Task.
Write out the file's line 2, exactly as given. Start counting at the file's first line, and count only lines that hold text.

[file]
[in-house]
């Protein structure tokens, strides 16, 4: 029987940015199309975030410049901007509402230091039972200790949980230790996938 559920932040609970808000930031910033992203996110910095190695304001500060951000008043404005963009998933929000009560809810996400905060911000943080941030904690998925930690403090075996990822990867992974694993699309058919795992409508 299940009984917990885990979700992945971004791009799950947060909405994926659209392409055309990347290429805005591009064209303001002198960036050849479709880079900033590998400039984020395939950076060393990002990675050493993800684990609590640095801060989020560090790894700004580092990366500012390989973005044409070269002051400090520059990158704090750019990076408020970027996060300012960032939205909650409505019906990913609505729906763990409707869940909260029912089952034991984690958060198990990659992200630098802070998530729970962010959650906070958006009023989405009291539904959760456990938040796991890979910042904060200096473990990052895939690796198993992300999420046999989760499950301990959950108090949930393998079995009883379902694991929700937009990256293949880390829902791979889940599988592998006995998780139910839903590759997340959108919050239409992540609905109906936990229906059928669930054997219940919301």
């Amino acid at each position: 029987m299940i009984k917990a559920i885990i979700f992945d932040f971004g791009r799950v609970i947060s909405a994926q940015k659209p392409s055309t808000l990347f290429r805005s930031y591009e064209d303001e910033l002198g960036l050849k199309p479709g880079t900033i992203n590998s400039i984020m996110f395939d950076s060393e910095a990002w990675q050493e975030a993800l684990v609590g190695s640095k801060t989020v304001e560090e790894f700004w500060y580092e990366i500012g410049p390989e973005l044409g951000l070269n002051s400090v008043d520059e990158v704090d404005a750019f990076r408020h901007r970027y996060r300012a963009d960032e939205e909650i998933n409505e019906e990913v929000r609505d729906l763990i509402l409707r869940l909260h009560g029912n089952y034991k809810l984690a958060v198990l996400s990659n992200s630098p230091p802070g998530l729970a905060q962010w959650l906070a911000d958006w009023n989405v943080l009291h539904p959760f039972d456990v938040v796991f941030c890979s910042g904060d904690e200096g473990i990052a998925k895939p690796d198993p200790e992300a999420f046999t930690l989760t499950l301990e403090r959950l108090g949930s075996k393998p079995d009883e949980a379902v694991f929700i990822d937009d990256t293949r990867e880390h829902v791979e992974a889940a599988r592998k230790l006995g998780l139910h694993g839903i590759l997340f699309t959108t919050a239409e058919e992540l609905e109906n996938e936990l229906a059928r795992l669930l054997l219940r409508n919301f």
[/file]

């Protein structure tokens, strides 16, 4: 029987940015199309975030410049901007509402230091039972200790949980230790996938 559920932040609970808000930031910033992203996110910095190695304001500060951000008043404005963009998933929000009560809810996400905060911000943080941030904690998925930690403090075996990822990867992974694993699309058919795992409508 299940009984917990885990979700992945971004791009799950947060909405994926659209392409055309990347290429805005591009064209303001002198960036050849479709880079900033590998400039984020395939950076060393990002990675050493993800684990609590640095801060989020560090790894700004580092990366500012390989973005044409070269002051400090520059990158704090750019990076408020970027996060300012960032939205909650409505019906990913609505729906763990409707869940909260029912089952034991984690958060198990990659992200630098802070998530729970962010959650906070958006009023989405009291539904959760456990938040796991890979910042904060200096473990990052895939690796198993992300999420046999989760499950301990959950108090949930393998079995009883379902694991929700937009990256293949880390829902791979889940599988592998006995998780139910839903590759997340959108919050239409992540609905109906936990229906059928669930054997219940919301």